One More Look at Voter-Funded Elections

It came as no surprise this week when I was named to fill a vacancy on the Committee on Election Laws.

Well, it was slightly unusual, in that it gave me four major committees to serve on (Insurance, Long Term Debt and Banking being the other three).

But, not a surprise. I've been an opponent of the so-called "clean elections" issue since before you were asked to vote on it. You can find columns and op-ed pieces I've written even before Westfield was a test market.

I know the arguments for it. And against it. I will be a non-participant.

If you want to stop reading before you finish this column, the reasons that I oppose voter funded elections include my belief that proposed changes are expensive, don't address problems like soft money, are unnecessary in Massachusetts, allow for fraud and lack of accountability, will attract fringe candidates, will force you to spend your tax dollars funding candidates with views opposite of yours, and will waste tens of millions of your tax dollars that could well be spent on roads and schools and libraries and healthcare.

And that's just for starters.

Yes, I know, the voters approved it 2 to 1. And, I'm told, we should honor the voters' wishes. But the voters also approved capital punishment. And legislators voted against the death penalty last week.

Supporters of the measure also say that we have to make campaign finance laws in Massachusetts stronger. Well, we already have the toughest laws in the country.

For example, we cannot accept more than $500 from any one donor. We cannot accept any corporate donations. And, lobbyists can give only $200 and no gifts, not even a cup of coffee. This is, you will duly note, a far cry from the Federal laws which do indeed need to be changed.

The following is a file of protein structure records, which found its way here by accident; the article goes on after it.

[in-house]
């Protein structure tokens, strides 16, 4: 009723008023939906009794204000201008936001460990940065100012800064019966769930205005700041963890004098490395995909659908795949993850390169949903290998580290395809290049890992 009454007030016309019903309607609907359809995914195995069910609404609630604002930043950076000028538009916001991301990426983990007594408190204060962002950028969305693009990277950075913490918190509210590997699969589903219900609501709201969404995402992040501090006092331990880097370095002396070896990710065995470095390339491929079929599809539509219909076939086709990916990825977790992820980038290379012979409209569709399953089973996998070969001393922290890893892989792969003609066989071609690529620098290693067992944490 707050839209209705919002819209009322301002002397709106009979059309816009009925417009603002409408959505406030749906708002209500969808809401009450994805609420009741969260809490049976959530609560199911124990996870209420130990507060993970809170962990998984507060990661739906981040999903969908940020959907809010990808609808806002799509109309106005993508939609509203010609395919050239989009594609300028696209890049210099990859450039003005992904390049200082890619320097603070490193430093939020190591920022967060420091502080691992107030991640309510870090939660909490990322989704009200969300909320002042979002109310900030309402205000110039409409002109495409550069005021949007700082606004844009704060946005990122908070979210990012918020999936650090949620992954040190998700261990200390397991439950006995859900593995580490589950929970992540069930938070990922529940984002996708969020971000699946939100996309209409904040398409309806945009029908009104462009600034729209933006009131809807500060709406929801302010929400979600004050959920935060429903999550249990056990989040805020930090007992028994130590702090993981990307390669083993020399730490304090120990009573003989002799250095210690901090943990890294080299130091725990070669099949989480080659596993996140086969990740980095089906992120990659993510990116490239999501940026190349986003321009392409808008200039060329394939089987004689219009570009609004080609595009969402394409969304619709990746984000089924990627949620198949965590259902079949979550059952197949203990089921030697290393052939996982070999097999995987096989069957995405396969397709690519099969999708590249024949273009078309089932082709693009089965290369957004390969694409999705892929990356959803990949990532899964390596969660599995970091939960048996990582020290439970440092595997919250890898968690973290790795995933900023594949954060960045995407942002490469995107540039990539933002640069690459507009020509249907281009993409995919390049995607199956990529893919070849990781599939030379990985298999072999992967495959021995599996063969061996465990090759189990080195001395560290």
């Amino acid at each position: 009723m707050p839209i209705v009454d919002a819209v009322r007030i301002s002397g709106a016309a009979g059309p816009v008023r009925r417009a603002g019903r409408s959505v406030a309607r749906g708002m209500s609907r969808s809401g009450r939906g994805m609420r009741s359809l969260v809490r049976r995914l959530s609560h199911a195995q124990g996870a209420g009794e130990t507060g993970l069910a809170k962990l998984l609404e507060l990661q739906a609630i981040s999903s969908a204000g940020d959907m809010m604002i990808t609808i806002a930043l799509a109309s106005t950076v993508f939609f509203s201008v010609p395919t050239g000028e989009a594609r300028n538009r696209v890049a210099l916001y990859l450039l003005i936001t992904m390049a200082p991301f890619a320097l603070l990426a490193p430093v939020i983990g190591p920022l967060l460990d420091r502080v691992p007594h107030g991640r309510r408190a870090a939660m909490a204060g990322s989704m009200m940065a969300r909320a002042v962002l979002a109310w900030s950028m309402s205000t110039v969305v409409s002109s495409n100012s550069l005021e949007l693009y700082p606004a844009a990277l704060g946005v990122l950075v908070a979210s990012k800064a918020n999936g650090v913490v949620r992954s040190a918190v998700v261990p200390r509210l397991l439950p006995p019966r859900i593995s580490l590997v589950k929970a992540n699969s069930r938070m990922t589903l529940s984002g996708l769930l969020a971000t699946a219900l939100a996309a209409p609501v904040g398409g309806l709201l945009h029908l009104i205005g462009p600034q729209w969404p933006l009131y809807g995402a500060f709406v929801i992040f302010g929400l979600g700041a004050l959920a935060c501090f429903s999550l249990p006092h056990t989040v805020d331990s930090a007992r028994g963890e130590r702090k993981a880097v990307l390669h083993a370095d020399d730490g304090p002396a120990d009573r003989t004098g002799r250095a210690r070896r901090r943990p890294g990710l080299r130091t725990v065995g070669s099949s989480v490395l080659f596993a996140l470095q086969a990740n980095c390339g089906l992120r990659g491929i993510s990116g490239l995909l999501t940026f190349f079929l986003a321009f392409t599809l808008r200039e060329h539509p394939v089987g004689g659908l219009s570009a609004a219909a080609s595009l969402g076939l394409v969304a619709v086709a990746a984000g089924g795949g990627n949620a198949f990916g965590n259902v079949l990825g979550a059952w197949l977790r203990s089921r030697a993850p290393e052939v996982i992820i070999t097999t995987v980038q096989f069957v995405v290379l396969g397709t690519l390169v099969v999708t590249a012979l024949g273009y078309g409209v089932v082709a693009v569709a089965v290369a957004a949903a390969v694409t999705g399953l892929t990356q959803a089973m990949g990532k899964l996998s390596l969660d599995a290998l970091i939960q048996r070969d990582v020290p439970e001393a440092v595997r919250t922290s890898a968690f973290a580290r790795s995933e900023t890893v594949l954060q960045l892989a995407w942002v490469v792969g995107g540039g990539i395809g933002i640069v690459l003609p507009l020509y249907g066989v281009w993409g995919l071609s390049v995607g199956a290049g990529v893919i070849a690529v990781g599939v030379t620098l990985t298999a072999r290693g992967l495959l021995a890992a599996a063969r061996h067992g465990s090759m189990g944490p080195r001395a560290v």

We must report every dollar received, and every dollar spent, to the Office of Campaign and Political Finance (OCPF), along with names and occupations of major contributors, on a regular basis. We also must report the value of all personal holdings-bank accounts, our homes and property, stocks and bonds-and our involvement in any nonpolitical businesses.

Back to the proposed "clean elections" legislation. "Voter-funded elections" is more accurate than "clean elections" because you will pay candidates to run for office. It's your tax dollars that could fund campaigns of people with beliefs opposite of yours.

The cost? $30-million? $45-million? More? No one knows.

A candidate who agrees to strict fundraising (no more than $100 per donation) and spending limits ($18,000 for a primary, $12,000 for a general election, for Representatives) will get public funds to run for office.

Campaign reform was meant, among other things, to limit the amount of time candidates have to spend fundraising by providing public tax money. This is flawed from the start because, for example, every one who wants to run for State Representative must first get $5 and a signed declaration from 200 donors saying they gave the money under OCPF guidelines and received nothing in return (so you can't have a spaghetti supper).

Now, that will take some time, asking and getting $5 from 200 people. But, once they raise that $1,000 they get $7,500 from the state. Before the primary race is over, they'll get another $7,500, for a total of $15,000.

If they make it through the primary and into the general election, they'll get another $9,000, possibly more (see below). There are 200 seats to fill. And an unlimited number of primary and general election candidates, just for the House.